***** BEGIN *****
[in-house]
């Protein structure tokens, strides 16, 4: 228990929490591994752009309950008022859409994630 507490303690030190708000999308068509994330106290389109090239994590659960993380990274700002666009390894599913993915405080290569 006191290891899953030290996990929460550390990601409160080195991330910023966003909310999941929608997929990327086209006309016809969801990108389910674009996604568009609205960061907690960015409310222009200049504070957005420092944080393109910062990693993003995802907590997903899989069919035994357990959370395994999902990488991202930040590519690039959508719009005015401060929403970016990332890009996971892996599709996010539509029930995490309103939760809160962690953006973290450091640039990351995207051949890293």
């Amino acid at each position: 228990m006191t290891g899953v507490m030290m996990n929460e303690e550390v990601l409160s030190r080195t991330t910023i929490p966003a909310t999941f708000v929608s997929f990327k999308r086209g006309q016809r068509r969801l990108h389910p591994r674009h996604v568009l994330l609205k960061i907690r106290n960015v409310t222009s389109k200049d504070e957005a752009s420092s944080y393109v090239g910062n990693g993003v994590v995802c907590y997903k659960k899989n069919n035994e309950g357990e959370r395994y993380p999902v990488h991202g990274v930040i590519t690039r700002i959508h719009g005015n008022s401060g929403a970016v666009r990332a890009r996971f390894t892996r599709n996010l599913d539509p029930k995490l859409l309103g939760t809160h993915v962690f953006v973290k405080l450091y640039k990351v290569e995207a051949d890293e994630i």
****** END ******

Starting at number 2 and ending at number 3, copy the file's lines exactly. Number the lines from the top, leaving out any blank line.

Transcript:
């Protein structure tokens, strides 16, 4: 228990929490591994752009309950008022859409994630 507490303690030190708000999308068509994330106290389109090239994590659960993380990274700002666009390894599913993915405080290569 006191290891899953030290996990929460550390990601409160080195991330910023966003909310999941929608997929990327086209006309016809969801990108389910674009996604568009609205960061907690960015409310222009200049504070957005420092944080393109910062990693993003995802907590997903899989069919035994357990959370395994999902990488991202930040590519690039959508719009005015401060929403970016990332890009996971892996599709996010539509029930995490309103939760809160962690953006973290450091640039990351995207051949890293």
């Amino acid at each position: 228990m006191t290891g899953v507490m030290m996990n929460e303690e550390v990601l409160s030190r080195t991330t910023i929490p966003a909310t999941f708000v929608s997929f990327k999308r086209g006309q016809r068509r969801l990108h389910p591994r674009h996604v568009l994330l609205k960061i907690r106290n960015v409310t222009s389109k200049d504070e957005a752009s420092s944080y393109v090239g910062n990693g993003v994590v995802c907590y997903k659960k899989n069919n035994e309950g357990e959370r395994y993380p999902v990488h991202g990274v930040i590519t690039r700002i959508h719009g005015n008022s401060g929403a970016v666009r990332a890009r996971f390894t892996r599709n996010l599913d539509p029930k995490l859409l309103g939760t809160h993915v962690f953006v973290k405080l450091y640039k990351v290569e995207a051949d890293e994630i």